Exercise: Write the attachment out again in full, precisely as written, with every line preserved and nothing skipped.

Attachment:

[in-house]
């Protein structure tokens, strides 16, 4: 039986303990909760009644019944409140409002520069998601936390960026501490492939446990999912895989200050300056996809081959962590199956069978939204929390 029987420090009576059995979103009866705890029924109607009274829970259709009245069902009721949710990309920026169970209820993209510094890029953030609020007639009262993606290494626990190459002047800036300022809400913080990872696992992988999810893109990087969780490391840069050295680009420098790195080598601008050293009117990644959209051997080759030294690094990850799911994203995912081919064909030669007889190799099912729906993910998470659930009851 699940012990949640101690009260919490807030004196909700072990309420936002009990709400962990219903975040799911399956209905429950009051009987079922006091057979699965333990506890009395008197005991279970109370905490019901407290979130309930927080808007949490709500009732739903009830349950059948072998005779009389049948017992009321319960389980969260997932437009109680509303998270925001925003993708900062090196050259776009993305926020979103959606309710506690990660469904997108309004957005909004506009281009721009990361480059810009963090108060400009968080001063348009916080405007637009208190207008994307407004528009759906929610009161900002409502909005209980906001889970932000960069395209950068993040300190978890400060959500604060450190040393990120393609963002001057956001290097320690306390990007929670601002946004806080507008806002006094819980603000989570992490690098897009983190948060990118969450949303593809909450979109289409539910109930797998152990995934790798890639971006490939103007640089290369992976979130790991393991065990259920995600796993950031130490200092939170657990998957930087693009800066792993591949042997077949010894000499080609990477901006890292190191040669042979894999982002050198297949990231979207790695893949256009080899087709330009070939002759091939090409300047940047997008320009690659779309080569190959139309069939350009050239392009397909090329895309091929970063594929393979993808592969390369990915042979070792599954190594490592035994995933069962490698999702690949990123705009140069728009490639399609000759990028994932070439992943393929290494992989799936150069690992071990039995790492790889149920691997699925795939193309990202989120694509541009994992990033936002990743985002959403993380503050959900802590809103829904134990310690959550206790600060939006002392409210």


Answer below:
[in-house]
């Protein structure tokens, strides 16, 4: 039986303990909760009644019944409140409002520069998601936390960026501490492939446990999912895989200050300056996809081959962590199956069978939204929390 029987420090009576059995979103009866705890029924109607009274829970259709009245069902009721949710990309920026169970209820993209510094890029953030609020007639009262993606290494626990190459002047800036300022809400913080990872696992992988999810893109990087969780490391840069050295680009420098790195080598601008050293009117990644959209051997080759030294690094990850799911994203995912081919064909030669007889190799099912729906993910998470659930009851 699940012990949640101690009260919490807030004196909700072990309420936002009990709400962990219903975040799911399956209905429950009051009987079922006091057979699965333990506890009395008197005991279970109370905490019901407290979130309930927080808007949490709500009732739903009830349950059948072998005779009389049948017992009321319960389980969260997932437009109680509303998270925001925003993708900062090196050259776009993305926020979103959606309710506690990660469904997108309004957005909004506009281009721009990361480059810009963090108060400009968080001063348009916080405007637009208190207008994307407004528009759906929610009161900002409502909005209980906001889970932000960069395209950068993040300190978890400060959500604060450190040393990120393609963002001057956001290097320690306390990007929670601002946004806080507008806002006094819980603000989570992490690098897009983190948060990118969450949303593809909450979109289409539910109930797998152990995934790798890639971006490939103007640089290369992976979130790991393991065990259920995600796993950031130490200092939170657990998957930087693009800066792993591949042997077949010894000499080609990477901006890292190191040669042979894999982002050198297949990231979207790695893949256009080899087709330009070939002759091939090409300047940047997008320009690659779309080569190959139309069939350009050239392009397909090329895309091929970063594929393979993808592969390369990915042979070792599954190594490592035994995933069962490698999702690949990123705009140069728009490639399609000759990028994932070439992943393929290494992989799936150069690992071990039995790492790889149920691997699925795939193309990202989120694509541009994992990033936002990743985002959403993380503050959900802590809103829904134990310690959550206790600060939006002392409210």